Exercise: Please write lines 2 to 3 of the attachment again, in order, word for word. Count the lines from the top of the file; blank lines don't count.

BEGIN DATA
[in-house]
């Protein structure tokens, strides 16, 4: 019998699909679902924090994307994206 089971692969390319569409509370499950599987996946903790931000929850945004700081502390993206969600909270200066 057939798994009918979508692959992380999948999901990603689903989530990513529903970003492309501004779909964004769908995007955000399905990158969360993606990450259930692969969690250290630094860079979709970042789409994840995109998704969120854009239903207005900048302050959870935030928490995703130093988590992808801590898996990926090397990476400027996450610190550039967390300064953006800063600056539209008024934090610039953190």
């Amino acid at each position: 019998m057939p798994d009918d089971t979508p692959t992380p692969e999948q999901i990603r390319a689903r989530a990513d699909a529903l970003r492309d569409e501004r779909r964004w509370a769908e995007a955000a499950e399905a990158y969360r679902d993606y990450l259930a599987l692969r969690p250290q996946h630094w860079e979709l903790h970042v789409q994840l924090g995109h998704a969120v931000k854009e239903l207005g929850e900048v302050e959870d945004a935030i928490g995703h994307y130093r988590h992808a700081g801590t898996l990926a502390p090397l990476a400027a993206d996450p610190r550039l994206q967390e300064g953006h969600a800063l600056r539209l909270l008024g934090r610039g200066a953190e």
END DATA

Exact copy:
């Protein structure tokens, strides 16, 4: 019998699909679902924090994307994206 089971692969390319569409509370499950599987996946903790931000929850945004700081502390993206969600909270200066 057939798994009918979508692959992380999948999901990603689903989530990513529903970003492309501004779909964004769908995007955000399905990158969360993606990450259930692969969690250290630094860079979709970042789409994840995109998704969120854009239903207005900048302050959870935030928490995703130093988590992808801590898996990926090397990476400027996450610190550039967390300064953006800063600056539209008024934090610039953190």
């Amino acid at each position: 019998m057939p798994d009918d089971t979508p692959t992380p692969e999948q999901i990603r390319a689903r989530a990513d699909a529903l970003r492309d569409e501004r779909r964004w509370a769908e995007a955000a499950e399905a990158y969360r679902d993606y990450l259930a599987l692969r969690p250290q996946h630094w860079e979709l903790h970042v789409q994840l924090g995109h998704a969120v931000k854009e239903l207005g929850e900048v302050e959870d945004a935030i928490g995703h994307y130093r988590h992808a700081g801590t898996l990926a502390p090397l990476a400027a993206d996450p610190r550039l994206q967390e300064g953006h969600a800063l600056r539209l909270l008024g934090r610039g200066a953190e």